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Veep Veep Beta Veep

Veep Veep Beta Veep

A summary of what's in the major U.S. newspapers.
Nov. 2 1999 8:33 AM

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All the papers except the New York Times   lead with the recovery of a large piece of wreckage from EgyptAir flight 990 and the discovery of an electronic beacon possibly emitted by its cockpit voice or data recorder (this story also tops the Wall Street Journal's "Worldwide" box).  The NYT fronts this story but leads with a federal judge's order to New York Mayor Rudolph Giuliani to restore funding to the Brooklyn Museum, a story fronted by the Los Angeles Times. Citing First Amendment violations, the judge issued a temporary injunction against the city, which said it will appeal and also fight the museum's efforts to make the injunction permanent.

Many air crash stories are filled with airy nothings. "The large questions ... remained unanswered," the NYT informs us. "Like many aspects of the early investigation, numerous facts begged for interpretation and elaboration ... but no immediate conclusions were forthcoming from officials. ... In an inquiry that will undoubtedly produce many leads, an intriguing one surfaced Monday" about a possible suitcase tampering. But two paragraphs later, the Times notes that officials "were not attaching much significance to the lead." The Journal does note that the Boeing 767 has an excellent safety record.

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The NYT off-leads  the behind-the-scenes maneuvering by the Clinton administration to admit China into the World Trade Organization by Nov. 30, when President Clinton hosts a world trade meeting in Seattle. Clinton walked away from a similar deal in April but restarted negotiations with a call to Chinese Prime Minister Jiang Zemin "late on the night of October 16." The "secret exchanges" since then are intended to consummate 16 years of American efforts to include China in GATT and its successor, the WTO (which sets the terms for world trade). The Washington Post   fronts a story chronicling the preparations of the tens of thousands of WTO critics expected to protest in Seattle. A separate Post story notes that the House put off voting on a bill to strengthen Taiwan-American military relations in deference to the negotiations with China.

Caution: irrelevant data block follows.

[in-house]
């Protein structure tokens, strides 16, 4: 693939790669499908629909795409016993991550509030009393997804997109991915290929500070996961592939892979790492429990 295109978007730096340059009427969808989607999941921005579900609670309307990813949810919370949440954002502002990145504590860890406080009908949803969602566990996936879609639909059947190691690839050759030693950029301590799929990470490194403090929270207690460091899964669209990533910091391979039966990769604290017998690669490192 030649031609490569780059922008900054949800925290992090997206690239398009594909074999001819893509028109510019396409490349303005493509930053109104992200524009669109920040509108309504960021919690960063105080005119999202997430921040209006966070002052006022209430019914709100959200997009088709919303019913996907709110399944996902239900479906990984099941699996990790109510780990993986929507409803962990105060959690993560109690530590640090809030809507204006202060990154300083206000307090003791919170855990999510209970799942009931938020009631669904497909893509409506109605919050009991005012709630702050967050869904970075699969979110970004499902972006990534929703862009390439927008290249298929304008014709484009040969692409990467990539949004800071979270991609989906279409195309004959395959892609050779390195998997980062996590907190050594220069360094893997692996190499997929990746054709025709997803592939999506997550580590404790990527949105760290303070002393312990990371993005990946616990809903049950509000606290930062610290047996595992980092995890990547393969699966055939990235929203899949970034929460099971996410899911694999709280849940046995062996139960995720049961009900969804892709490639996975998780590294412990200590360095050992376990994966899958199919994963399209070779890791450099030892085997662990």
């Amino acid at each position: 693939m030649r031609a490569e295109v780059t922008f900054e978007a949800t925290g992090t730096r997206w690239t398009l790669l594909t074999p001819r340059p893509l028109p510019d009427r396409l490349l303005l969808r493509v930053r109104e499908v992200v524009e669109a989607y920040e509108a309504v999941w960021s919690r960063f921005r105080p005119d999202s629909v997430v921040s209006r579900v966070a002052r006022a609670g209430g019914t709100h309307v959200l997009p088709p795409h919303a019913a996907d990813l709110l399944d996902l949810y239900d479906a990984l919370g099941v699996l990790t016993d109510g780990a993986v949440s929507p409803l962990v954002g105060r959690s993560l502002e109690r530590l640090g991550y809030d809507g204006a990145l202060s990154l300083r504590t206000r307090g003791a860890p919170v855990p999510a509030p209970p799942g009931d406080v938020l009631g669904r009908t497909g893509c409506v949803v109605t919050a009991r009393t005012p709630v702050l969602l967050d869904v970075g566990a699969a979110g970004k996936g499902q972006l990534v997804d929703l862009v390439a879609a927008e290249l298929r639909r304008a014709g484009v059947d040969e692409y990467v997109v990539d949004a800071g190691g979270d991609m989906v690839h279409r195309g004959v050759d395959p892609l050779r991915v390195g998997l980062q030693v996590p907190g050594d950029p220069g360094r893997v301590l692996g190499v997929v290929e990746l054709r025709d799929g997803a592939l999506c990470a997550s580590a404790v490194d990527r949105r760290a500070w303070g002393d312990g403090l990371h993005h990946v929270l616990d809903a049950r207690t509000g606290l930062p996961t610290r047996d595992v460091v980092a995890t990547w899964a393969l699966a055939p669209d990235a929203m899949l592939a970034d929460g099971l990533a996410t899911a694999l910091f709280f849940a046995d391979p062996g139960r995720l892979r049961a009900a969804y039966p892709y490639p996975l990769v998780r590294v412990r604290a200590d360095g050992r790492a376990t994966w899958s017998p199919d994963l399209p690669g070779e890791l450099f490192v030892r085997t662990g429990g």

The LAT fronts--and the NYT, WP, and USA Today   reefer--the death at 45 of football great Walter Payton. Payton, who had bile duct cancer, was the National Football League's all-time leading rusher. All the obituaries note his legendary training regimen and brute strength, packed into a 5' 10'', 204-pound frame. At age 23 he rushed for 275 yards in a game, a league record, and received the first of two MVP awards.

The Post fronts a long history of Bill Bradley's military service. Unlike Clinton, Bradley did not nurture a strong political opposition to the Vietnam War (eventually he grew cautiously opposed). Also unlike Clinton, Bradley soberly accepted his duty to serve by enlisting in the Air Force Reserves. The Post says he secured an extremely rare reservist position (they numbered in the hundreds)--one which allowed him to tailor his military schedule to Knicks games. Although he discovered the position through tips from military friends, the Post reveals that Bradley's application did not get special treatment from military personnel and that he specifically asked the Knicks not to lobby on his behalf. Bradley's choices, the Post notes, "display characteristics that recurred often in his public life: foresight, circumspection, and skill at finding advantage while adhering strictly to the rules."

Both the NYT and WSJ opinion pages run critiques of the country's rush to judgment on airline disasters. "An event with a one-in-a-million chance of happening to any American on any given day will, in fact, occur 260 times each day in this country," notes mathematician John Allen Paulos (NYT), who argues that the EgyptAir crash was almost certainly a random event. (Read Paulos' "Breakfast Table" dispatches here.) And Barry Glassner writes in the Journal that most differences in safety records between airlines have been shown to be statistically insignificant. Nevertheless, the Post runs a story detailing the (mixed) accident history of EgyptAir. (To read Michael Kinsley on our irrational fear of flying, click here.)

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Post columnist Richard Cohen predicts the release of Al Gore, Version 2.0: Alpha Male. "Do not be surprised if, someday soon, you hear Gore growl. Do not be surprised if, at some Rose Garden event, he bares his teeth at Clinton or--in a suit selected by [Naomi] Wolf--sniffs him. He may even come up to him and challenge him to arm wrestle. No one has ever done that to a president before--not in an olive green suit, anyway. This will surely win Gore the respect, admiration, and sighs of countless Americans."